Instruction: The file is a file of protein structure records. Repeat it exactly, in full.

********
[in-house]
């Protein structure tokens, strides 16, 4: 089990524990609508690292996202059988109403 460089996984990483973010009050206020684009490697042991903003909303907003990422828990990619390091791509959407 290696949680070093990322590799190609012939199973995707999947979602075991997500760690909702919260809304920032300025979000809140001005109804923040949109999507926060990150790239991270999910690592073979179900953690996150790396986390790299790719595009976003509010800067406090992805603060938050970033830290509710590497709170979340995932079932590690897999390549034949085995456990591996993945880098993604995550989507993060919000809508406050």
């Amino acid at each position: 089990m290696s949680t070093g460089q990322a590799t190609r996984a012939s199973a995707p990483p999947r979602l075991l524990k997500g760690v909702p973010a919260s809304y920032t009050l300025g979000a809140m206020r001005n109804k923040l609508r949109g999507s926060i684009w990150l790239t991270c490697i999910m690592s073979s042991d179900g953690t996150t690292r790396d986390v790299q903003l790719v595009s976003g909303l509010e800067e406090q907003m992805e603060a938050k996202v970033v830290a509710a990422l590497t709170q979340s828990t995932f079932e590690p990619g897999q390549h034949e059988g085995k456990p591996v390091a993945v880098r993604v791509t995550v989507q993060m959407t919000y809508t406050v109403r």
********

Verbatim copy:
[in-house]
């Protein structure tokens, strides 16, 4: 089990524990609508690292996202059988109403 460089996984990483973010009050206020684009490697042991903003909303907003990422828990990619390091791509959407 290696949680070093990322590799190609012939199973995707999947979602075991997500760690909702919260809304920032300025979000809140001005109804923040949109999507926060990150790239991270999910690592073979179900953690996150790396986390790299790719595009976003509010800067406090992805603060938050970033830290509710590497709170979340995932079932590690897999390549034949085995456990591996993945880098993604995550989507993060919000809508406050």
């Amino acid at each position: 089990m290696s949680t070093g460089q990322a590799t190609r996984a012939s199973a995707p990483p999947r979602l075991l524990k997500g760690v909702p973010a919260s809304y920032t009050l300025g979000a809140m206020r001005n109804k923040l609508r949109g999507s926060i684009w990150l790239t991270c490697i999910m690592s073979s042991d179900g953690t996150t690292r790396d986390v790299q903003l790719v595009s976003g909303l509010e800067e406090q907003m992805e603060a938050k996202v970033v830290a509710a990422l590497t709170q979340s828990t995932f079932e590690p990619g897999q390549h034949e059988g085995k456990p591996v390091a993945v880098r993604v791509t995550v989507q993060m959407t919000y809508t406050v109403r």